Saturday, July 14, 2012

Looking Glass Bay

Looking Glass Bay - July 2012
At the end of Punt Road at Gladesville (Sydney, New South Wales), looking up the Parramatta River is a bay with beautifully clear water which reflects its surroundings. It is known as Looking Glass Bay.

How did it get its name?

On its western shore (near the Shore School Rowing Shed), there is a plaque which reads:
Plaque commemorating CaptainArthur Phillip''s Landing
Just after the arrival of the First Fleet at Sydney Cove, Captain Arthur Phillip, Lieutenant William Bradley and James Keltie (Master of the Sirius) were taking a party up the River to explore the area that Bradley had previously named "The Flats" (present day Homebush Bay). Lieutenant Bradley explains in an extract from his journal about their stop at Looking Glass Bay:

We stopped at a Neck of Land for breakfast. We were soon met there by a Native arm'd. He laid down his spear as soon as he joined us, & had more curiosity than any we had met with. He examined everything attentively & amp;and went into all our boats from one to the other...The Governor gave this Man a hatchet, & a looking-glass, which, when he looked into, he looked immediately behind the Glass to see if any person was there, & then pointed to the Glass and the Shadows which he saw in the Water, signifying that they were similar.
[Lieutenant William Bradley, 15 February 1788']

In its later life, Looking Glass Bay was home to :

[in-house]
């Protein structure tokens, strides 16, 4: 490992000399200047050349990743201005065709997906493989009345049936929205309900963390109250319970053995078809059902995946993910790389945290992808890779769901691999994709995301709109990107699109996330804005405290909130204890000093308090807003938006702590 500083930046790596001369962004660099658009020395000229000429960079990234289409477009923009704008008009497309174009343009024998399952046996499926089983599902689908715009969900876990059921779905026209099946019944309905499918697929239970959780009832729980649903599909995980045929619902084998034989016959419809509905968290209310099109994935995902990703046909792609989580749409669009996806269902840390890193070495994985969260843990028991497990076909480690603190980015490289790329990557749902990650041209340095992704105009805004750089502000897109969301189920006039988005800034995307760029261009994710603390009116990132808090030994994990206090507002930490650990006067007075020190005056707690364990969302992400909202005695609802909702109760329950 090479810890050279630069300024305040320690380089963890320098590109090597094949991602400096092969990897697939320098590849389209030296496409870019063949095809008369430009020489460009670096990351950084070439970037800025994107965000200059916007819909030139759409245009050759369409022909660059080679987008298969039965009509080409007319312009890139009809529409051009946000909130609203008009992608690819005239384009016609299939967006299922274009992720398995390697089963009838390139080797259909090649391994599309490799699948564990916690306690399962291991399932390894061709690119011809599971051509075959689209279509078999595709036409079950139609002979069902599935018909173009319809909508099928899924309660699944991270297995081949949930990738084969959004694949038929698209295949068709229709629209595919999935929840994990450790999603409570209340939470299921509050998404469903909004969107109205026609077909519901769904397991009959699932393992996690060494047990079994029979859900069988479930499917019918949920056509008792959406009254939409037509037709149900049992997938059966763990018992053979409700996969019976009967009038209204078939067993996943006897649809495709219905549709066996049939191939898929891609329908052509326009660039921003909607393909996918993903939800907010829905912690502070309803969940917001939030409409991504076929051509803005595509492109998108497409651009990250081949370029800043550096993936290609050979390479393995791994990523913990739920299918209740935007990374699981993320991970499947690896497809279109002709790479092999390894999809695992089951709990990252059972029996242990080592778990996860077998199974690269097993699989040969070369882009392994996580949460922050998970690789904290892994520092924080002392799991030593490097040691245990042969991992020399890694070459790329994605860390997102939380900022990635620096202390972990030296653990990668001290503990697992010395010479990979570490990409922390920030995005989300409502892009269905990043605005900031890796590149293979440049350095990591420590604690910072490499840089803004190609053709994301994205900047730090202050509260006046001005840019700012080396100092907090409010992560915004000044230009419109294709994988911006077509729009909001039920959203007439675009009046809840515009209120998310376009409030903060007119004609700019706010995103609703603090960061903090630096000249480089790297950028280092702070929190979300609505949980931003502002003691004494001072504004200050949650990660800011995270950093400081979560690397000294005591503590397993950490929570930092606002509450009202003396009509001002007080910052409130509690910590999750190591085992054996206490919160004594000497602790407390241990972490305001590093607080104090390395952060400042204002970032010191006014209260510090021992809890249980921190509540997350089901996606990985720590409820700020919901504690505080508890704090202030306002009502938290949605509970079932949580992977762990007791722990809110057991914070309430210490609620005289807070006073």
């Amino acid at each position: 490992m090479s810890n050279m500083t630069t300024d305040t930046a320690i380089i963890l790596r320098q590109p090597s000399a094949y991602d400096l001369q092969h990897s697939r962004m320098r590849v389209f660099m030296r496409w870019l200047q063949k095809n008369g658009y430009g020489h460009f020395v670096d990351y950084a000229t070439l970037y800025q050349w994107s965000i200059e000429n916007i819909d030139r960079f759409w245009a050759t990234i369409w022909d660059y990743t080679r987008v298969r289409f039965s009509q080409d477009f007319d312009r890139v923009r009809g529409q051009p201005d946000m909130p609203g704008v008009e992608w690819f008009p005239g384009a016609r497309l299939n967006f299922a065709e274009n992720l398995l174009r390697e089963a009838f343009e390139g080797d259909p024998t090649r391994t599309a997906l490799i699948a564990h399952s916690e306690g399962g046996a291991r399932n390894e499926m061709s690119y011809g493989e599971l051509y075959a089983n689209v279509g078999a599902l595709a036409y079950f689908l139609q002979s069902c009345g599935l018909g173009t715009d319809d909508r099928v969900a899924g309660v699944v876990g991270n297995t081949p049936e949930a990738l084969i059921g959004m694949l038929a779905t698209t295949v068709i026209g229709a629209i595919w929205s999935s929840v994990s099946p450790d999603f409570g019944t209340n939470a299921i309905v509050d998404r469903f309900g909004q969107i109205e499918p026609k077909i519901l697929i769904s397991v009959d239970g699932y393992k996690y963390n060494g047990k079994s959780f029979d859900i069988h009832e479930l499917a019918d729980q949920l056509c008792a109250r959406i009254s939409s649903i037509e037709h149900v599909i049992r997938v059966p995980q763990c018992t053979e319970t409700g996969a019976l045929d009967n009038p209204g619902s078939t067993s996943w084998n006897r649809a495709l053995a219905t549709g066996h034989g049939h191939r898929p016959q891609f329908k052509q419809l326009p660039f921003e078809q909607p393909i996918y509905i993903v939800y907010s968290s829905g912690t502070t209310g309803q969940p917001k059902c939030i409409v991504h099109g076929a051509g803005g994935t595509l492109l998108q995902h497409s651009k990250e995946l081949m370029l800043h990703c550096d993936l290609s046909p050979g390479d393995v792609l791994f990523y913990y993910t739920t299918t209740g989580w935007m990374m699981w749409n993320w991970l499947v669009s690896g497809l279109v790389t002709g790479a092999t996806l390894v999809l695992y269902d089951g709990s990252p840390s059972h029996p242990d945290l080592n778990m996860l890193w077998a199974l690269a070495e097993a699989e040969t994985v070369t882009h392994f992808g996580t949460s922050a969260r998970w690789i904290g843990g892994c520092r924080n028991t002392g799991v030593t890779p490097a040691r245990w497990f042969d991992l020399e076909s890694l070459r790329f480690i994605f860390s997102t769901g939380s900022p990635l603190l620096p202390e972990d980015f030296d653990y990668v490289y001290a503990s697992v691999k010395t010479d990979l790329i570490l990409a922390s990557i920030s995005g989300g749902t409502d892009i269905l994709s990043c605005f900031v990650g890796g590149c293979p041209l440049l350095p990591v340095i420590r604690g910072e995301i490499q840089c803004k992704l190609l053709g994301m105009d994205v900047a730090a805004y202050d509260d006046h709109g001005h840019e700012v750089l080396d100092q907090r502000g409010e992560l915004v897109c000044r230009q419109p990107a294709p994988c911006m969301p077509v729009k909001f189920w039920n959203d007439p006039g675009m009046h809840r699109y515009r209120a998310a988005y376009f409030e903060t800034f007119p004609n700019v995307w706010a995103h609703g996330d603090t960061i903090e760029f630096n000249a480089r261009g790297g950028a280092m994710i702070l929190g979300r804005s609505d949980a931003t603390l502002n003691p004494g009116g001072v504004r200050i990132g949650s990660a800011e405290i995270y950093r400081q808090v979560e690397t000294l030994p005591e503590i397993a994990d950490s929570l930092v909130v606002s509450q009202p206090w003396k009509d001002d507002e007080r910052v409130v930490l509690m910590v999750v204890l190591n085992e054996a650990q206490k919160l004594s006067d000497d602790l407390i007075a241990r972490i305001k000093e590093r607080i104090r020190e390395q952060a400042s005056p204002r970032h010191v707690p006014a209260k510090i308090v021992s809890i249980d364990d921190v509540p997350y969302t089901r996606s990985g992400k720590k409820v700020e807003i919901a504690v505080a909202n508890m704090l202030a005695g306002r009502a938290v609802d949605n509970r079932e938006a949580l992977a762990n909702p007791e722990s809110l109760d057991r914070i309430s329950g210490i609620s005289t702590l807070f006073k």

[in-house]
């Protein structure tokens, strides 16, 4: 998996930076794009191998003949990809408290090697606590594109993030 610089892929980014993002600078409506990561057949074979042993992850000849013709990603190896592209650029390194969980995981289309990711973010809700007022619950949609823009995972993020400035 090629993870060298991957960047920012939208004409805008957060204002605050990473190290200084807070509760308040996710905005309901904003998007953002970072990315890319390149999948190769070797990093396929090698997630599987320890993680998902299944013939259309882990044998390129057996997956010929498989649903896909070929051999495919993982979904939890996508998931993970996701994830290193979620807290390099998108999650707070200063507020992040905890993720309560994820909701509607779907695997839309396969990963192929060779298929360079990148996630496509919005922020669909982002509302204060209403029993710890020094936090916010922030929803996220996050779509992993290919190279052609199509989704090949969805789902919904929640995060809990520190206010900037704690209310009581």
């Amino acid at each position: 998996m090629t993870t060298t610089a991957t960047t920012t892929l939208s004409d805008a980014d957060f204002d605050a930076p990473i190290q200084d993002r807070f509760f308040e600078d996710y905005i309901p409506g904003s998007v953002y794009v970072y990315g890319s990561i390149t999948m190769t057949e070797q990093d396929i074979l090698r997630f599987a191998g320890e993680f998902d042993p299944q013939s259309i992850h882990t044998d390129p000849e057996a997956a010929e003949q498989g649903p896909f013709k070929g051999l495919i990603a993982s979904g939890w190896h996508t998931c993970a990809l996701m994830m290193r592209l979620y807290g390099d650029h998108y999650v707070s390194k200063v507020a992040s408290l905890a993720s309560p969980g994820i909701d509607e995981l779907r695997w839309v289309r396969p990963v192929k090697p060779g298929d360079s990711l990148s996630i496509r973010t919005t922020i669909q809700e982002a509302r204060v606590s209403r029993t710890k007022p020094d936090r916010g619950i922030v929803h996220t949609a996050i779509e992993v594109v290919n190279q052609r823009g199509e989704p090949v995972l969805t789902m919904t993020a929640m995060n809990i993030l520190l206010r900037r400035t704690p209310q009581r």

1) Rock End Cottage, built in the late 1830's as an inn and from 1866 to 1909 home to  the grandmother of the Australin poet, A B (Banjo) Paterson: and

Rock End Cottage at Looking Glass Bay - July 2012
2) Harold Meggitt Limited a leading producer in the edible vegetable oil industry from 1923 to its closure in 1973. 

The Harold Meggitt Story


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Sunday, July 8, 2012

Third Quarantine Cemetery

Entrance to the Third Quarantine Cemetery, North Head Sanctuary - July 2012
On a return visit to North Head Sanctuary (fascinating place!), we found the Third Quarantine Cemetery atop the ridge with great views over Sydney Harbour. This Cemetery was established in 1881 for the victims of a smallpox outbreak. It closed in 1925 and contains the graves of some 241 people.

Many of these were victims of the bubonic plague which came to Sydney in 1900. They were mainly young people and and children which made for sobering reading.

Grave of Maggie Whitehead - Third Quarantine Cemetery, July 2012

One interesting grave was that of Maggie Whitehead of Borambil Station near Condobolin, New South Wales.

What was her story?

According to Obituaries Australia 2010-2012, Maggie Whitehead, aged 40 years, was visiting Sydney en route to England. She contracted the bubonic plague and was taken to the Quarantine Station where she lasted only three days, dying on 3 May 1900. She was the wife of Richard Whitehead of Borambil and the eldest daughter of Alexander and Jessie Cameron of Satimur Station in Western Victoria.

If you are interested in researching Australian history, go to our website at: